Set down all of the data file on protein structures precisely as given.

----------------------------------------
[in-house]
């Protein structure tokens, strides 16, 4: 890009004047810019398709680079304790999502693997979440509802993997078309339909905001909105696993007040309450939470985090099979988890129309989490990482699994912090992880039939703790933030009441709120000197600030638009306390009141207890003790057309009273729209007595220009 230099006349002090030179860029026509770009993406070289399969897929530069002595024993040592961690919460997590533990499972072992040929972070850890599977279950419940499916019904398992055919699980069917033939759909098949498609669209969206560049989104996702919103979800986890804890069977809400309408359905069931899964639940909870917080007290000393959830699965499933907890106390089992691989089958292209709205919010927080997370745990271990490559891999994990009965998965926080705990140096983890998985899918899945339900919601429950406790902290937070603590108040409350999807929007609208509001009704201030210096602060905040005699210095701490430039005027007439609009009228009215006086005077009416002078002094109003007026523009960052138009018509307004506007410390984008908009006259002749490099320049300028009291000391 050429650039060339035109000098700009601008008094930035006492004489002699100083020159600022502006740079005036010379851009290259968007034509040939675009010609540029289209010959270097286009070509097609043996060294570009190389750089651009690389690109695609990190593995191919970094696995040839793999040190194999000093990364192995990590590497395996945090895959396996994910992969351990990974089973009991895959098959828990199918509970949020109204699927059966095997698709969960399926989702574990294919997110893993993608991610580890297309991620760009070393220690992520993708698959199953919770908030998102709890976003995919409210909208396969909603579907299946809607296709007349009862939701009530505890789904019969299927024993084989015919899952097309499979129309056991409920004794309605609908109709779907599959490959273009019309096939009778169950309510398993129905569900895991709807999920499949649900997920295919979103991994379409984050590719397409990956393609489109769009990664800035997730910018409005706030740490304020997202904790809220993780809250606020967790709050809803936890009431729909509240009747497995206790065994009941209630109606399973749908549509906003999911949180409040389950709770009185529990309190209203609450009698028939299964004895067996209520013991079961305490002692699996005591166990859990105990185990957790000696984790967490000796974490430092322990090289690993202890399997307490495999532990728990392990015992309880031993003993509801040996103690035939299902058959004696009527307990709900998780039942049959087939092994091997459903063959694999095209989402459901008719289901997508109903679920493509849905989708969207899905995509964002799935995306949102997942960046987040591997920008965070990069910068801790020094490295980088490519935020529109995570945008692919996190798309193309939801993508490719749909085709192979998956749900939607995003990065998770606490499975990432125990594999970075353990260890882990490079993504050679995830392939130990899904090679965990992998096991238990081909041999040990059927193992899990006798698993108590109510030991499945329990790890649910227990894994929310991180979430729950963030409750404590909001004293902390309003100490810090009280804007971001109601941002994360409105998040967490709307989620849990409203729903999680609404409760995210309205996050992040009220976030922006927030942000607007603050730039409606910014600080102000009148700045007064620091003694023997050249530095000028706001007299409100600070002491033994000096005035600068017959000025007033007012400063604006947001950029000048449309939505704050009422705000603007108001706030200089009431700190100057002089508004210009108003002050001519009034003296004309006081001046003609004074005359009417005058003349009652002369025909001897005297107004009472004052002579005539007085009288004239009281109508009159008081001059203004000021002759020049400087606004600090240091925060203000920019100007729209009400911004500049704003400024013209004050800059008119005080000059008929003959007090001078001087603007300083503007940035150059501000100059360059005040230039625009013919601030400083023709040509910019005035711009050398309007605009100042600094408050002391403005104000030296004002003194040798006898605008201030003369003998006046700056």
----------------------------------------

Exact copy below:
[in-house]
């Protein structure tokens, strides 16, 4: 890009004047810019398709680079304790999502693997979440509802993997078309339909905001909105696993007040309450939470985090099979988890129309989490990482699994912090992880039939703790933030009441709120000197600030638009306390009141207890003790057309009273729209007595220009 230099006349002090030179860029026509770009993406070289399969897929530069002595024993040592961690919460997590533990499972072992040929972070850890599977279950419940499916019904398992055919699980069917033939759909098949498609669209969206560049989104996702919103979800986890804890069977809400309408359905069931899964639940909870917080007290000393959830699965499933907890106390089992691989089958292209709205919010927080997370745990271990490559891999994990009965998965926080705990140096983890998985899918899945339900919601429950406790902290937070603590108040409350999807929007609208509001009704201030210096602060905040005699210095701490430039005027007439609009009228009215006086005077009416002078002094109003007026523009960052138009018509307004506007410390984008908009006259002749490099320049300028009291000391 050429650039060339035109000098700009601008008094930035006492004489002699100083020159600022502006740079005036010379851009290259968007034509040939675009010609540029289209010959270097286009070509097609043996060294570009190389750089651009690389690109695609990190593995191919970094696995040839793999040190194999000093990364192995990590590497395996945090895959396996994910992969351990990974089973009991895959098959828990199918509970949020109204699927059966095997698709969960399926989702574990294919997110893993993608991610580890297309991620760009070393220690992520993708698959199953919770908030998102709890976003995919409210909208396969909603579907299946809607296709007349009862939701009530505890789904019969299927024993084989015919899952097309499979129309056991409920004794309605609908109709779907599959490959273009019309096939009778169950309510398993129905569900895991709807999920499949649900997920295919979103991994379409984050590719397409990956393609489109769009990664800035997730910018409005706030740490304020997202904790809220993780809250606020967790709050809803936890009431729909509240009747497995206790065994009941209630109606399973749908549509906003999911949180409040389950709770009185529990309190209203609450009698028939299964004895067996209520013991079961305490002692699996005591166990859990105990185990957790000696984790967490000796974490430092322990090289690993202890399997307490495999532990728990392990015992309880031993003993509801040996103690035939299902058959004696009527307990709900998780039942049959087939092994091997459903063959694999095209989402459901008719289901997508109903679920493509849905989708969207899905995509964002799935995306949102997942960046987040591997920008965070990069910068801790020094490295980088490519935020529109995570945008692919996190798309193309939801993508490719749909085709192979998956749900939607995003990065998770606490499975990432125990594999970075353990260890882990490079993504050679995830392939130990899904090679965990992998096991238990081909041999040990059927193992899990006798698993108590109510030991499945329990790890649910227990894994929310991180979430729950963030409750404590909001004293902390309003100490810090009280804007971001109601941002994360409105998040967490709307989620849990409203729903999680609404409760995210309205996050992040009220976030922006927030942000607007603050730039409606910014600080102000009148700045007064620091003694023997050249530095000028706001007299409100600070002491033994000096005035600068017959000025007033007012400063604006947001950029000048449309939505704050009422705000603007108001706030200089009431700190100057002089508004210009108003002050001519009034003296004309006081001046003609004074005359009417005058003349009652002369025909001897005297107004009472004052002579005539007085009288004239009281109508009159008081001059203004000021002759020049400087606004600090240091925060203000920019100007729209009400911004500049704003400024013209004050800059008119005080000059008929003959007090001078001087603007300083503007940035150059501000100059360059005040230039625009013919601030400083023709040509910019005035711009050398309007605009100042600094408050002391403005104000030296004002003194040798006898605008201030003369003998006046700056």